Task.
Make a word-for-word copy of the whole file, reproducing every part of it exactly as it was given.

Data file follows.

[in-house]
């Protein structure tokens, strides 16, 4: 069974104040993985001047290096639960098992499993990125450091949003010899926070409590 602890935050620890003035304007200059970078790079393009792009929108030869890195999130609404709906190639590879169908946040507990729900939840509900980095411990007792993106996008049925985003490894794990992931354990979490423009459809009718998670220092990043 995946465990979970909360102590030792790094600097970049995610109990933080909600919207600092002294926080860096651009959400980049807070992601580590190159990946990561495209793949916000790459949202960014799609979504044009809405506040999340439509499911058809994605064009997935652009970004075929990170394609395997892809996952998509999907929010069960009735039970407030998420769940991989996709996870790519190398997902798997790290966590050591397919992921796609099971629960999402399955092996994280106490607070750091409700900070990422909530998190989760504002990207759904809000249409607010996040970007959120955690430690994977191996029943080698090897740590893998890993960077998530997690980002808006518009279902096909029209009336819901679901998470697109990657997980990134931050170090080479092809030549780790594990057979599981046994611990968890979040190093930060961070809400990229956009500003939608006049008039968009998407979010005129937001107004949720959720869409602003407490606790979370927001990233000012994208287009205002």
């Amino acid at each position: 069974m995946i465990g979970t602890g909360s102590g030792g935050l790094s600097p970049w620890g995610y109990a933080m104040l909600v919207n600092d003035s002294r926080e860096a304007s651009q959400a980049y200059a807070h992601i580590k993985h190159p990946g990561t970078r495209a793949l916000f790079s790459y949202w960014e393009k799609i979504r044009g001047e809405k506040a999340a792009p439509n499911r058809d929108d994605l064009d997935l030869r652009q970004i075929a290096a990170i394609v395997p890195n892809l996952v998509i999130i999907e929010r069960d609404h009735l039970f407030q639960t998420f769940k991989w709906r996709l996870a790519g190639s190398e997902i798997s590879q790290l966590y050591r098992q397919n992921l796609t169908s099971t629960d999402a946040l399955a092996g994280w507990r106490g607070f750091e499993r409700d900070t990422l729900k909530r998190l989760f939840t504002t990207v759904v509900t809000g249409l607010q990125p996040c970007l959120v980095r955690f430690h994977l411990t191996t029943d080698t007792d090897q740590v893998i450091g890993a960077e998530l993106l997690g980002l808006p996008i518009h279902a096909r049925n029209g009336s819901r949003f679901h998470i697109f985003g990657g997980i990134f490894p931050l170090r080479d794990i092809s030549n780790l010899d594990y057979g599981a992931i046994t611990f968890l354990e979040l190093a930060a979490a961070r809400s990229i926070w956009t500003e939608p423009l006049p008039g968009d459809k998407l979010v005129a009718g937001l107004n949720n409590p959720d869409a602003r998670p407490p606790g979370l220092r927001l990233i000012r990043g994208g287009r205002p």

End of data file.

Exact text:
[in-house]
């Protein structure tokens, strides 16, 4: 069974104040993985001047290096639960098992499993990125450091949003010899926070409590 602890935050620890003035304007200059970078790079393009792009929108030869890195999130609404709906190639590879169908946040507990729900939840509900980095411990007792993106996008049925985003490894794990992931354990979490423009459809009718998670220092990043 995946465990979970909360102590030792790094600097970049995610109990933080909600919207600092002294926080860096651009959400980049807070992601580590190159990946990561495209793949916000790459949202960014799609979504044009809405506040999340439509499911058809994605064009997935652009970004075929990170394609395997892809996952998509999907929010069960009735039970407030998420769940991989996709996870790519190398997902798997790290966590050591397919992921796609099971629960999402399955092996994280106490607070750091409700900070990422909530998190989760504002990207759904809000249409607010996040970007959120955690430690994977191996029943080698090897740590893998890993960077998530997690980002808006518009279902096909029209009336819901679901998470697109990657997980990134931050170090080479092809030549780790594990057979599981046994611990968890979040190093930060961070809400990229956009500003939608006049008039968009998407979010005129937001107004949720959720869409602003407490606790979370927001990233000012994208287009205002």
């Amino acid at each position: 069974m995946i465990g979970t602890g909360s102590g030792g935050l790094s600097p970049w620890g995610y109990a933080m104040l909600v919207n600092d003035s002294r926080e860096a304007s651009q959400a980049y200059a807070h992601i580590k993985h190159p990946g990561t970078r495209a793949l916000f790079s790459y949202w960014e393009k799609i979504r044009g001047e809405k506040a999340a792009p439509n499911r058809d929108d994605l064009d997935l030869r652009q970004i075929a290096a990170i394609v395997p890195n892809l996952v998509i999130i999907e929010r069960d609404h009735l039970f407030q639960t998420f769940k991989w709906r996709l996870a790519g190639s190398e997902i798997s590879q790290l966590y050591r098992q397919n992921l796609t169908s099971t629960d999402a946040l399955a092996g994280w507990r106490g607070f750091e499993r409700d900070t990422l729900k909530r998190l989760f939840t504002t990207v759904v509900t809000g249409l607010q990125p996040c970007l959120v980095r955690f430690h994977l411990t191996t029943d080698t007792d090897q740590v893998i450091g890993a960077e998530l993106l997690g980002l808006p996008i518009h279902a096909r049925n029209g009336s819901r949003f679901h998470i697109f985003g990657g997980i990134f490894p931050l170090r080479d794990i092809s030549n780790l010899d594990y057979g599981a992931i046994t611990f968890l354990e979040l190093a930060a979490a961070r809400s990229i926070w956009t500003e939608p423009l006049p008039g968009d459809k998407l979010v005129a009718g937001l107004n949720n409590p959720d869409a602003r998670p407490p606790g979370l220092r927001l990233i000012r990043g994208g287009r205002p």